UConn held a ribbon-cutting ceremony Wednesday afternoon for a solar-powered STEAM tree that will allow community members to charge their personal devices while enjoying time at the Student Union Mall.
The “tree” consists of a metal base that supports plates to look like a real tree. The solar power generated by the panels is stored in batteries, allowing users to charge devices such as phones and laptops. The technology is widespread in Europe and Asia, with a growing number of solar trees in the United States.
PJ Leppones ’23 (ENG) cuts the ribbon during the STEAM Tree dedication ceremony at the Student Union Mall on April 19, 2023. (Sean Flynn/UConn Photo)
The UConn project is known as the “STEAM” tree because it combines the skills of academics in the fields of science, technology, engineering, arts and mathematics.
“This is about more than just solar, batteries and clean energy – it’s really about the mindfulness that comes from being together in nature,” said UConn President Radenka Maric. “It’s about feeling connected and celebrating our creativity and team spirit. I look forward to more initiatives like this at UConn that we will bring to the community.”
The dedication was part of UConn’s Earth Day Spring Fling, which included a series of sustained events – most at the Fairfield Way. UConn Dining Services offered a Zero Waste BBQ, while other activities included an environmental art exhibition, outdoor yoga and annual class tree planting.
The concept for a STEAM tree at UConn began with a meeting Jasna Jaknovic, Assistant Professor of Materials Science and Engineering, had with the Associate Dean of Research and Graduate Education at the School of Engineering, Leslie Shor.
“Leslie asked me what my vision for the future of UConn was and I talked about clean energy,” Jaknovic said. “She also asked me about my dream for UConn and I told her about a solar tree and she encouraged me to apply for a STEAM grant, we received it and here we are today.”
The STEAM Innovation Grant at UConn is administered by the Office of the Vice President for Research and the School of Fine Arts to encourage innovative collaborations between the arts and STEM disciplines.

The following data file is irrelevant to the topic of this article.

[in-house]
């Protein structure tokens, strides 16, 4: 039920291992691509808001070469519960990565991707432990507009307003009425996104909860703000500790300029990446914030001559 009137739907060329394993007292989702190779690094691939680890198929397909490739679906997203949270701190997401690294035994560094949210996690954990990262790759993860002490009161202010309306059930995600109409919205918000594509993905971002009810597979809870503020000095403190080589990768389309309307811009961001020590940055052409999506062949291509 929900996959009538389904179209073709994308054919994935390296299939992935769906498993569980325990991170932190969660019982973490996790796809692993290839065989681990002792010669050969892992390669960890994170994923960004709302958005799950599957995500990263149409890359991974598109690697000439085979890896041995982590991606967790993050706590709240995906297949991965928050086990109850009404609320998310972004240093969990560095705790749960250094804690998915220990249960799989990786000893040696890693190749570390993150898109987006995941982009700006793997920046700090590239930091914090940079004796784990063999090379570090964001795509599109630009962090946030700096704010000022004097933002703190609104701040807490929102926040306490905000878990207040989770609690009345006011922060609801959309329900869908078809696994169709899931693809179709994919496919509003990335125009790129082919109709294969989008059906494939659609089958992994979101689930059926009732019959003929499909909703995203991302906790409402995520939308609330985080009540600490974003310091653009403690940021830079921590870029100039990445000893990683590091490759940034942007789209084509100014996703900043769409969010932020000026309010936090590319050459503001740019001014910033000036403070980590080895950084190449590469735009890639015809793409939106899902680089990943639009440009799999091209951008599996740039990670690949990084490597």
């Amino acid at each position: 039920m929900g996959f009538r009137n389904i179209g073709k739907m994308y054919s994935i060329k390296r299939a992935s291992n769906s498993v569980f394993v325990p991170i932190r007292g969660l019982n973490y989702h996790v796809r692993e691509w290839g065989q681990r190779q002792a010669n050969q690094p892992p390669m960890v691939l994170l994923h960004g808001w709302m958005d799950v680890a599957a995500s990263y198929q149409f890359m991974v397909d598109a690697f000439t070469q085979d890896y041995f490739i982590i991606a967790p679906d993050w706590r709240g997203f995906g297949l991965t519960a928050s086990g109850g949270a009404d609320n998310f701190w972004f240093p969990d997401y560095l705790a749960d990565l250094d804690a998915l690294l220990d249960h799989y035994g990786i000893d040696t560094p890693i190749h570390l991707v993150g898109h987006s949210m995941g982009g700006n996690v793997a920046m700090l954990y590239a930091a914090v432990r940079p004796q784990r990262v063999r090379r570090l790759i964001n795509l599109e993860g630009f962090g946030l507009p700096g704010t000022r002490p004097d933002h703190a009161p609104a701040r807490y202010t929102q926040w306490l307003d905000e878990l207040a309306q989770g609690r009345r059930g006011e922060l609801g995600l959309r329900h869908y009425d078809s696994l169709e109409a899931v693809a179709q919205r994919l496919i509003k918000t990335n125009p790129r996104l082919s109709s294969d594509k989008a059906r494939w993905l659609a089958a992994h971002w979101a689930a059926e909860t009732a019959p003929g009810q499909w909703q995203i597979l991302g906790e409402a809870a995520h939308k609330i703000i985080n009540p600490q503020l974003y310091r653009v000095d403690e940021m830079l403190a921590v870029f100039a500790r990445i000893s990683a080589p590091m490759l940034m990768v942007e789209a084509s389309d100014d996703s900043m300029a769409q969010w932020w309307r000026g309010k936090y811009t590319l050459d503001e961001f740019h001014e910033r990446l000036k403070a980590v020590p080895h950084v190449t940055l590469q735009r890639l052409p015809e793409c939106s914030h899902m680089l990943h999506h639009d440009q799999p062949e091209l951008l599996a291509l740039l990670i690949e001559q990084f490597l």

Funding for the STEAM tree also came from the Krenicki Arts and Engineering Institute at UConn, and the solar panels and batteries were donated by Renogy Solar.
Emily Rabinowitz ’24 (ENG) charges her iPad connected to the STEAM Tree at Student Union Mall on April 19, 2023. (Sean Flynn/UConn Photo)
“One of the things that drew me to coming to UConn as a creative researcher and educator was the opportunity to work with people on a project like this in a creative and interdisciplinary way,” said Chris Sancomb, assistant professor of the industrial design program in the School of Fine Arts. “One of my goals for this project was to convey how art and design can go beyond embellishment to contribute to research. Design as a Practice is designed to facilitate collaboration and implementation through creative problem solving, innovation, technology and engineering. Design is essential to this type of work and can help create partnerships like ours that can help envision an alternative sustainable future.”
In addition to Jaknovic and Sancomb, other faculty members were Associate Professor of Engineering Sung-Yeul Park, Professor of Ecology and Evolutionary Biology Cynthia Jones, and Professor of Urban and Community Studies Stacy Maddern.
A number of UConn students and graduates were involved in the project along with high school students.